Winemaker Steve Matthiasson says, “Cab Franc is actually an adaptable variety, making more Cabernet Sauvignon-like wine planted up-valley where it’s warmer, and lighter more aromatic wines in the south part of the valley.  It can work on east or west exposures, but again, it’s a bit of a chameleon style-wise, and it will be riper and more powerful on the southwestern exposures, and more aromatic on the northeastern exposures.”

“Cab Francs from the cooler AVAs like Stags Leap express a brighter personality but it is thriving across the Valley because it’s so versatile,” said Vianna, who farms nearly four acres of Cabernet Franc in the Stags Leap District.

“In a blend, Cab Franc brings freshness and liveliness but has a lot to stay on it’s own as a varietal wine,” says Brian Kay, winemaker at Trefethen Family Vineyards, who farms just over five acres of the grape in the Oak Knoll District.

At $8,505 per ton in 2018, cabernet franc is the most expensive grape in the region (compared to $7,925/ton for Cabernet Sauvignon) but is often a serious bargain in bottle compared to the cabernet sauvignon. [Ref. 1]

Cabernet franc may not be the first cabernet that comes to mind when you think of Napa Valley and may always be in the shadow of its progeny, but these wines are compelling and worthy of a place at your table.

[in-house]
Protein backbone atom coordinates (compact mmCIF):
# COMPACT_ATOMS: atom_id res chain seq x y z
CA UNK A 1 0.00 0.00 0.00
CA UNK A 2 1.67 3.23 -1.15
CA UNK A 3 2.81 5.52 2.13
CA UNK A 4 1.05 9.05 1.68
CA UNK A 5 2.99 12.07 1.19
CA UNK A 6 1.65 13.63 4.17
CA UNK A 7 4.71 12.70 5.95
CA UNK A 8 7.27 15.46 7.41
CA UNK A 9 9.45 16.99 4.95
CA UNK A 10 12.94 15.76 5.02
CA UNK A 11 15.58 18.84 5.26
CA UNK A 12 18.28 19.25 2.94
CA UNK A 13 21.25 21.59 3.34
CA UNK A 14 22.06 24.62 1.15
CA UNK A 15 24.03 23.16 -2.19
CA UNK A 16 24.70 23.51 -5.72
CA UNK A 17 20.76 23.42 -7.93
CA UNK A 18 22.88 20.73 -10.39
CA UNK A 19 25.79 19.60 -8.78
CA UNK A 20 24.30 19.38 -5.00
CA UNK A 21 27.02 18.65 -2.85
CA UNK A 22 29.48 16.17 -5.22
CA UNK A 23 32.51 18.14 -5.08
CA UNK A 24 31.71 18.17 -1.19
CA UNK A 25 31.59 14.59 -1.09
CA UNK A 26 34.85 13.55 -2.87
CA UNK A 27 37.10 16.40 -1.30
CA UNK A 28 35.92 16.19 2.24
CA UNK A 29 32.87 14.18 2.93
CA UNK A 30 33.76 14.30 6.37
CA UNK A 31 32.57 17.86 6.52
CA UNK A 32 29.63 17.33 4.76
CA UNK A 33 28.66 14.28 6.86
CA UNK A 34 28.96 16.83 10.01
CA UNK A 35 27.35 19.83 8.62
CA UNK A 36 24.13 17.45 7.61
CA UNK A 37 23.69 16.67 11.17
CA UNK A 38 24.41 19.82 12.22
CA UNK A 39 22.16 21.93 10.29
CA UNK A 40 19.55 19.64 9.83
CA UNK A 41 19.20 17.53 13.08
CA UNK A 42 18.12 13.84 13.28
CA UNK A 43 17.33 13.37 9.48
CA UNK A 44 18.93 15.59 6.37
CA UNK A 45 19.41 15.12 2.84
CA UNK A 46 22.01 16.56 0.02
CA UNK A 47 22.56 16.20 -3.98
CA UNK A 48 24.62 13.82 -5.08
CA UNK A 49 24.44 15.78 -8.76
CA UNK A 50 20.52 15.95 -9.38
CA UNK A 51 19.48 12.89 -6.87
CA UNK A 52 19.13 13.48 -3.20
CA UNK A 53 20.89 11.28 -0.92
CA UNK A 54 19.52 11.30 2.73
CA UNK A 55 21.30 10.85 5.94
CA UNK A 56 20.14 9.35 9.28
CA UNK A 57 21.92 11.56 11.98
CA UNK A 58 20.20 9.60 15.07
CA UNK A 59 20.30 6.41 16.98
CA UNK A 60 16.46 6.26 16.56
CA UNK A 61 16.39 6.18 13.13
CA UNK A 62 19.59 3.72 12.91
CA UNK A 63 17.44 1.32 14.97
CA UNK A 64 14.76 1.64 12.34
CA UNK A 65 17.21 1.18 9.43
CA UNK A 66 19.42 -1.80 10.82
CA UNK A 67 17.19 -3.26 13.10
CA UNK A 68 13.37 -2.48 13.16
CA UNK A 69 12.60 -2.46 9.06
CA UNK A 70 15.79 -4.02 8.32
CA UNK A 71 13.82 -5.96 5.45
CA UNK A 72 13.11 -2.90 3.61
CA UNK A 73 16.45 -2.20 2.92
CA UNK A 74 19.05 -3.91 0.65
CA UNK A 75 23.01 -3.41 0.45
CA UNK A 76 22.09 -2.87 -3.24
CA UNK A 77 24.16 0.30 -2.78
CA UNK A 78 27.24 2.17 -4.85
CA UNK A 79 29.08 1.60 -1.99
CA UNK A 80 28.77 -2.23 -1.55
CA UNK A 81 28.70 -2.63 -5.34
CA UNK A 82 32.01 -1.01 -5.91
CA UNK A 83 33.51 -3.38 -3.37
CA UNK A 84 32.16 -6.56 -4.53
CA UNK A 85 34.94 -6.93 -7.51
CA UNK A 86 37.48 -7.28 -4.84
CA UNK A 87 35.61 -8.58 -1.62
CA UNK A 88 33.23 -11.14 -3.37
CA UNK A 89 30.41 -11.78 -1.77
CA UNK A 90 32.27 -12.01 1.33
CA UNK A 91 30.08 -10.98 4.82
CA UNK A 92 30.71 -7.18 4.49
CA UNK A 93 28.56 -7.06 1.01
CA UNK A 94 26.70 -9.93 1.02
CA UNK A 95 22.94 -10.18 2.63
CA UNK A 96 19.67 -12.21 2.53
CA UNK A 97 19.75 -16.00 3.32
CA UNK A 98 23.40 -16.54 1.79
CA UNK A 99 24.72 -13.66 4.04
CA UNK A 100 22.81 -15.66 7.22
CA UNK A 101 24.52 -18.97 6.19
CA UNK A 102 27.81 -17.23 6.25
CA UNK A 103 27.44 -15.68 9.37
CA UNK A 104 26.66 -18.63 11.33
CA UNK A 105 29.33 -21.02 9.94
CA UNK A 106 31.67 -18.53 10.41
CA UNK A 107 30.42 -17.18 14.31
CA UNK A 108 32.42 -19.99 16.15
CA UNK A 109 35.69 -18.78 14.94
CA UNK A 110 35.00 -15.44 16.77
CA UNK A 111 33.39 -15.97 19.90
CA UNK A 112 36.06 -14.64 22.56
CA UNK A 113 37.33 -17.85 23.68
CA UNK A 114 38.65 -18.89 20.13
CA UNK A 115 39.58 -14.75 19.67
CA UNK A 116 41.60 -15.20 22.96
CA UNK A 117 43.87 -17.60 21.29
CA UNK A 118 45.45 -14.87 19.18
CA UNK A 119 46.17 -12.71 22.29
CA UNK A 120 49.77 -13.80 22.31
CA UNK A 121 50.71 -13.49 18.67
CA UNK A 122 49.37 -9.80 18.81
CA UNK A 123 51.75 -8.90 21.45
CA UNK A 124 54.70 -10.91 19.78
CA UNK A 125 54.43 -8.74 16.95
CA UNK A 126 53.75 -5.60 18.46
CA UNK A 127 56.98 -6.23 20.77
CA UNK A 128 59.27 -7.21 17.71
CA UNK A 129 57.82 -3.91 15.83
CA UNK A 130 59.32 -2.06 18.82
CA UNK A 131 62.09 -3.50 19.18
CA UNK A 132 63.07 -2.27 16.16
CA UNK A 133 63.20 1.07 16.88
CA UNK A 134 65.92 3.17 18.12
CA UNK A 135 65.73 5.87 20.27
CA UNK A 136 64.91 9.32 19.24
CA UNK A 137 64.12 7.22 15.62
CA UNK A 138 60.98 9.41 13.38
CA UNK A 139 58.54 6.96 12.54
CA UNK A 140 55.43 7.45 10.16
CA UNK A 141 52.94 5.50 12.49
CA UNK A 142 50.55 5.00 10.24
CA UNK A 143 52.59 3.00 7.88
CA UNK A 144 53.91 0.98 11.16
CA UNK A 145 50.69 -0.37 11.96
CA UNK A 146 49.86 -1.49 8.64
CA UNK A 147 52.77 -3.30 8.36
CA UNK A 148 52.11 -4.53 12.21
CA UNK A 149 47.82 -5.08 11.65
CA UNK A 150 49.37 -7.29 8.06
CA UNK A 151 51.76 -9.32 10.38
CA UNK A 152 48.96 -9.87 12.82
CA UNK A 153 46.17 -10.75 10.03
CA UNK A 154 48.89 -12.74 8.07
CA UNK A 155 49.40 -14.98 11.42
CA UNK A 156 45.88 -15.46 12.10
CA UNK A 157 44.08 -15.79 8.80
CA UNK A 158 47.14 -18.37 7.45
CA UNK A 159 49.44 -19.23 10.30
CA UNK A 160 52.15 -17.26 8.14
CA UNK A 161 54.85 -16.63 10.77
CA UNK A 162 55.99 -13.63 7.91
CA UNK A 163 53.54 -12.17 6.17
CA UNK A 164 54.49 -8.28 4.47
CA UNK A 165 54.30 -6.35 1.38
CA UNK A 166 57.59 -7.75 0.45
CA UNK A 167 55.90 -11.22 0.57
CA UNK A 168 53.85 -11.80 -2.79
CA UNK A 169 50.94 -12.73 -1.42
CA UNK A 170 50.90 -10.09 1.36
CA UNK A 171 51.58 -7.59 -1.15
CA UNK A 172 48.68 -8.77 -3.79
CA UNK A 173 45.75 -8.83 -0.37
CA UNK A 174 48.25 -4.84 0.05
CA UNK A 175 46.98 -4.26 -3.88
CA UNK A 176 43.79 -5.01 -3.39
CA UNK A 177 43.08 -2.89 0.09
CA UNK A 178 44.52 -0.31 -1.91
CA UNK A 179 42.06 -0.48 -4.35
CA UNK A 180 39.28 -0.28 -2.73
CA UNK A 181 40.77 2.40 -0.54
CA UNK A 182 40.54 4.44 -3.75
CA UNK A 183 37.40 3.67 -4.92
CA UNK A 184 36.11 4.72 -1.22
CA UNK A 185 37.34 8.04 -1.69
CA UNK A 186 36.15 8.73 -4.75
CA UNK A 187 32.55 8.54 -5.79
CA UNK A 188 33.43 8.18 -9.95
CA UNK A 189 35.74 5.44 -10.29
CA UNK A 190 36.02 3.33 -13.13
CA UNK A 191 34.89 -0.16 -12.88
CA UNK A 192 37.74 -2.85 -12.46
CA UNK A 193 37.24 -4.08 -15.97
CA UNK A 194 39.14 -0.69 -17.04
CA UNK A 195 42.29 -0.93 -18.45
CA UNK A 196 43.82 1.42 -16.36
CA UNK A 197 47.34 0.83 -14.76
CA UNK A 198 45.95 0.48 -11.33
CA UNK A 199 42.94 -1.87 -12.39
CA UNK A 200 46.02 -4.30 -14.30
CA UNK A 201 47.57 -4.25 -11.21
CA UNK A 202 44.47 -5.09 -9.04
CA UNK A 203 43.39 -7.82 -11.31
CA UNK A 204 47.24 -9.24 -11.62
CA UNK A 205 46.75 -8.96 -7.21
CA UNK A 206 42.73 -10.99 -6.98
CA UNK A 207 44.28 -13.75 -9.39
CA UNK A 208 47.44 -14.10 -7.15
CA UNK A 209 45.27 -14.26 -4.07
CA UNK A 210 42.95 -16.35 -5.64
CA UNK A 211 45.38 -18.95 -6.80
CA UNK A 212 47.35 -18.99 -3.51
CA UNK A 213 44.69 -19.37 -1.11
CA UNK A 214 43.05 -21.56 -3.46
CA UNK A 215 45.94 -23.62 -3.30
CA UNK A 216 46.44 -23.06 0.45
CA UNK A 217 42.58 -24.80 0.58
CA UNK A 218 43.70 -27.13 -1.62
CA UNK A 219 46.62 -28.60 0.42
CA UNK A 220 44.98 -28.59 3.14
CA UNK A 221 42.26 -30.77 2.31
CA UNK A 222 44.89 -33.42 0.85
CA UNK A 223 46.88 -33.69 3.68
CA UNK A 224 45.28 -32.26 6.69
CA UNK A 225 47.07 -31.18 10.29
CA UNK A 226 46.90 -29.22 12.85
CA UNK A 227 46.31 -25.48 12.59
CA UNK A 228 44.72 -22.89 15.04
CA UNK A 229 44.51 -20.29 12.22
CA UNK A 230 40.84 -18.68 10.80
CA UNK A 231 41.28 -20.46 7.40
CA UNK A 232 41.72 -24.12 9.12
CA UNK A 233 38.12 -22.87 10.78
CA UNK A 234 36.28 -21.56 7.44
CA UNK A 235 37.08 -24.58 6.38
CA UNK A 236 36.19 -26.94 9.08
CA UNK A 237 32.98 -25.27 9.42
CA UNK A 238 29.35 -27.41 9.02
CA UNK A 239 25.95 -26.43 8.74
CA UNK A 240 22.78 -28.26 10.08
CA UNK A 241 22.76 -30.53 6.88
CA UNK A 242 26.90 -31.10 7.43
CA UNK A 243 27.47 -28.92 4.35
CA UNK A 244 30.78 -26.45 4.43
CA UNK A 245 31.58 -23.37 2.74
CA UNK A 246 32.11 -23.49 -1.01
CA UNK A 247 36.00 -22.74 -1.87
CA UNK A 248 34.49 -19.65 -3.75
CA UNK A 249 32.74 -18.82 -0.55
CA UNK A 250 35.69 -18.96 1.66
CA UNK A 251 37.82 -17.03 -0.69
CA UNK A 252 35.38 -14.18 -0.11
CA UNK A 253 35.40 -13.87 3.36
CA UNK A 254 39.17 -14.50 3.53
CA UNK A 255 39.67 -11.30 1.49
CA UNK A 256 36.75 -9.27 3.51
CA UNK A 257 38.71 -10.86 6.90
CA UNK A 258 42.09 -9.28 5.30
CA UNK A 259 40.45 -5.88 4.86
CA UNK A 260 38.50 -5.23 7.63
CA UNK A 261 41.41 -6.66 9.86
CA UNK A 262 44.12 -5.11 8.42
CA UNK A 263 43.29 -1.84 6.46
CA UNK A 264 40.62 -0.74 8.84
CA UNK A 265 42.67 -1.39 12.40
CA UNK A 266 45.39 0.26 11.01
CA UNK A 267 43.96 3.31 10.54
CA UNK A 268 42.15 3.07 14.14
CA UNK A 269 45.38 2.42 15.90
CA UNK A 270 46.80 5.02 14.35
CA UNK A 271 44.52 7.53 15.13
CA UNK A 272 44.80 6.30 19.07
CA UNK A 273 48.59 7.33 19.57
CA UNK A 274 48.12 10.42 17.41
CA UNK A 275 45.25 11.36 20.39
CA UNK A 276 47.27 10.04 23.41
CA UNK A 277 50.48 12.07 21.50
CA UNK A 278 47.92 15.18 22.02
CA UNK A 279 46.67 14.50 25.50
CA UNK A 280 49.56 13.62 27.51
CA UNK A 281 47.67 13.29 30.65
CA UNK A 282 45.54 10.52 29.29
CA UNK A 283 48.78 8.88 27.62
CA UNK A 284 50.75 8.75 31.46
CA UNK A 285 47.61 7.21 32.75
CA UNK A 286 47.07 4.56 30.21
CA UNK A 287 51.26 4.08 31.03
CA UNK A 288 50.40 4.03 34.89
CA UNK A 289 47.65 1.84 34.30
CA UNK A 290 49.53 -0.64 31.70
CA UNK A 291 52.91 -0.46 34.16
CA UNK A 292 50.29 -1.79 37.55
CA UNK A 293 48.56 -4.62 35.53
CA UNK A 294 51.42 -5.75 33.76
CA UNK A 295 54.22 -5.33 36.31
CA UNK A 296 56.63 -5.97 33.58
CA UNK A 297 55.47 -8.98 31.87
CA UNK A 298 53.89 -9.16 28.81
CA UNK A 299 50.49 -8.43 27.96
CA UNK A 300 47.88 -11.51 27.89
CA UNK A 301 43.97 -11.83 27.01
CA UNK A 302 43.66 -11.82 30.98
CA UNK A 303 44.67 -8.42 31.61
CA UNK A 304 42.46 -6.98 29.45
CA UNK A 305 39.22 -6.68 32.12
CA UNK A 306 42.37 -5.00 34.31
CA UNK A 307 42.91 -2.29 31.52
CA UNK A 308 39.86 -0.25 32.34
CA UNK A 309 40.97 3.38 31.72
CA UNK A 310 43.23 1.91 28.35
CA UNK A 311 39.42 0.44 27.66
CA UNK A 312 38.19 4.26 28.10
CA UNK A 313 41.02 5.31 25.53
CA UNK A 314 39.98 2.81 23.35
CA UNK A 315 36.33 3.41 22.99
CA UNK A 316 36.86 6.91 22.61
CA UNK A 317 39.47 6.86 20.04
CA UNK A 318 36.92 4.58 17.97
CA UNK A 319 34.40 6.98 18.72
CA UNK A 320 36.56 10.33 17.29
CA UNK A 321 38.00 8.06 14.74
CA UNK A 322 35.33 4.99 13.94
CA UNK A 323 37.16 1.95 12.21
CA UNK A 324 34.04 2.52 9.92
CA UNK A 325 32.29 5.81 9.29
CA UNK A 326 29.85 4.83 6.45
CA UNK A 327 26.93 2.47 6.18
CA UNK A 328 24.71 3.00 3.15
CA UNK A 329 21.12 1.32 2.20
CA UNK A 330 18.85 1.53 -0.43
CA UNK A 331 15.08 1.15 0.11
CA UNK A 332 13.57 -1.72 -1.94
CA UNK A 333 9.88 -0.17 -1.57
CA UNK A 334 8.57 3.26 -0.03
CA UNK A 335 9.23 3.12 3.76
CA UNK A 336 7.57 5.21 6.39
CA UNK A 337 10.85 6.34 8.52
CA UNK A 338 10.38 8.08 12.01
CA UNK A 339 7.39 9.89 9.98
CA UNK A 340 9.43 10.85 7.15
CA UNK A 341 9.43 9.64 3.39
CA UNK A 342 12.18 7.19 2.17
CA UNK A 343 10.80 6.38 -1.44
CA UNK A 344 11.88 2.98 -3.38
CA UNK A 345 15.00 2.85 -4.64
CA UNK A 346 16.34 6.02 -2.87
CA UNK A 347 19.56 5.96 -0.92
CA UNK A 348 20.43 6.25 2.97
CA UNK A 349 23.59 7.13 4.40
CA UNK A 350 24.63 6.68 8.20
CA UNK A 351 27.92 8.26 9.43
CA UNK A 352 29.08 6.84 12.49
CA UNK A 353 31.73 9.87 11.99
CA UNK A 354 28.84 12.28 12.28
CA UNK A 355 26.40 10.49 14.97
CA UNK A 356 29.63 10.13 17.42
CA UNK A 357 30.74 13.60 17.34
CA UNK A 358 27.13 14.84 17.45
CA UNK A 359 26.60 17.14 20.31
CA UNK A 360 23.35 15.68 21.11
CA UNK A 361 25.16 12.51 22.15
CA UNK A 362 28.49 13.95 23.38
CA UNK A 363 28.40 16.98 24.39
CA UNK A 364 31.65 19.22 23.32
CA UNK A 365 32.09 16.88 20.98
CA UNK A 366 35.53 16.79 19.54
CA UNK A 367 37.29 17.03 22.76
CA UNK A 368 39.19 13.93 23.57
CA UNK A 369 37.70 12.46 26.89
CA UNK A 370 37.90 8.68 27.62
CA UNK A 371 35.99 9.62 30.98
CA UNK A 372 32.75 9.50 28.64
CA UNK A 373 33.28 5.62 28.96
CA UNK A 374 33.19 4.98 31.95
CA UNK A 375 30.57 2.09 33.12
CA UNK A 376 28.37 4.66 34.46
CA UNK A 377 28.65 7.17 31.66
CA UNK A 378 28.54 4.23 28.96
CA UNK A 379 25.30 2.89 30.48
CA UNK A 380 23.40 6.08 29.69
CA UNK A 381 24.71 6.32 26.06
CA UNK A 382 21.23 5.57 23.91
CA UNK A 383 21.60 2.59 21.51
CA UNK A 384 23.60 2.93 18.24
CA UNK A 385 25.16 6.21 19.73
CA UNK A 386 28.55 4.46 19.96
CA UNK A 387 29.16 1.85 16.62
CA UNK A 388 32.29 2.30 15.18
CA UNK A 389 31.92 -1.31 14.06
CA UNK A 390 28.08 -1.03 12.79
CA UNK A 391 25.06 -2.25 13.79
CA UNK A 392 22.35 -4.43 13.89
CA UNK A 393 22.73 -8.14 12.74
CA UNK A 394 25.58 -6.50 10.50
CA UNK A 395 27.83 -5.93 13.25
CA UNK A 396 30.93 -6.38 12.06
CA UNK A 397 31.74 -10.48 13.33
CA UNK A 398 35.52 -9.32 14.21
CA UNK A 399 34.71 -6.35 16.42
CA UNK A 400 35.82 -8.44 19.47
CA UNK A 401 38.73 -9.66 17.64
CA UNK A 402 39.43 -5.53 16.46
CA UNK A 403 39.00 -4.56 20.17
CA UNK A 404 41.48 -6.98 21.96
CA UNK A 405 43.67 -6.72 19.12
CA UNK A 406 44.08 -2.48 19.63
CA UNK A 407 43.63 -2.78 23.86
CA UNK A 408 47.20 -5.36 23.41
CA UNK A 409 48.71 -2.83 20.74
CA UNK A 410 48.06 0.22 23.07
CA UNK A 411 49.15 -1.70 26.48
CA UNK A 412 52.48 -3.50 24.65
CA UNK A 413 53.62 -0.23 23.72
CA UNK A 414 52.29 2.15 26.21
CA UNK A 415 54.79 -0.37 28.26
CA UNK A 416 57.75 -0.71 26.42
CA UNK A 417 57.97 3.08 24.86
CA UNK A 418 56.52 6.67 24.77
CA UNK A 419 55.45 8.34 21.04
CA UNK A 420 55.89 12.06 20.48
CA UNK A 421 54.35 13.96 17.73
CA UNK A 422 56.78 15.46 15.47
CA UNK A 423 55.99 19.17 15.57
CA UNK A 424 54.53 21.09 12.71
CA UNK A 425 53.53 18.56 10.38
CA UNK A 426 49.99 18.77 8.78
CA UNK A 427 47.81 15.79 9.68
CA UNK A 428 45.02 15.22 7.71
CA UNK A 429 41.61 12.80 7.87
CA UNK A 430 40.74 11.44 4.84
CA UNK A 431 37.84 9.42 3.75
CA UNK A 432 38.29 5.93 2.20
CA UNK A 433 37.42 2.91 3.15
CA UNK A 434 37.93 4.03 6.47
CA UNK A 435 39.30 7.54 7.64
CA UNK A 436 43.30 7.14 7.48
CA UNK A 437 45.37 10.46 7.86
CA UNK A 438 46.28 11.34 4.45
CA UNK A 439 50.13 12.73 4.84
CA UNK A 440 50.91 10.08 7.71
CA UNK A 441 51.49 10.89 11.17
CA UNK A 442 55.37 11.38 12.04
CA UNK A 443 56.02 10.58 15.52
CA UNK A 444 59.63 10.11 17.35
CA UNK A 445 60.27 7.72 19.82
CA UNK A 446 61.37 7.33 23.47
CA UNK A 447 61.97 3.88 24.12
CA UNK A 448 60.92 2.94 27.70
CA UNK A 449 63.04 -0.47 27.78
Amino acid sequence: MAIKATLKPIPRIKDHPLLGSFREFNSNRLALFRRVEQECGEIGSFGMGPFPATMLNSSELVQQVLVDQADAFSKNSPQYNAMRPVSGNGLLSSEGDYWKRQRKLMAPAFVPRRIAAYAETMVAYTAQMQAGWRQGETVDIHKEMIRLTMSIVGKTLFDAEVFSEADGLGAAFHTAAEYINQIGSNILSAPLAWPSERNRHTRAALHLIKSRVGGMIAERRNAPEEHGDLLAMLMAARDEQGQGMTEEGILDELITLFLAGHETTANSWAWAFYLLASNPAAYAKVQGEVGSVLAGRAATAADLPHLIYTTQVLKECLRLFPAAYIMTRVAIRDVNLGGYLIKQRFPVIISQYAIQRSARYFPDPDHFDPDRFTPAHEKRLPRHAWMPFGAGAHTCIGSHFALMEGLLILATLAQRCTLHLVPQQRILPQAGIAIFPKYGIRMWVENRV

For a taste of Napa’s other Cab, seek out Cabernet Franc wines from Corison, Detert, Beringer, Cornerstone, PRIDE Mountain, Crocker & Star, and these producers:

Ref. 1: Price per ton as reported in the United States Department of Agriculture National Agricultural Statistics Service Grape Crush Report and Napa County Agricultural Crop Report (page 10).
Lang & Reed 2016 Two-Fourteen Cabernet Franc

Named for the Entav 214 clone, Two-Fourteen is 100% cabernet franc grown on the sloped hillside of Sugarloaf Mountain.  This is the only Cabernet Franc in the region made exclusively from the Entav 214 clone.  Medium-bodied and ruby in color, this wine pulls you in to the glass with aromas of red raspberry, blueberry and spice.  Energetic, revealing a complex range of flavors including raspberry, cherry, dried strawberry, tobacco leaf, violet and spice with hints of black olive on the edges. Lengthy dried herb and dark berry finish. Seriously delicious.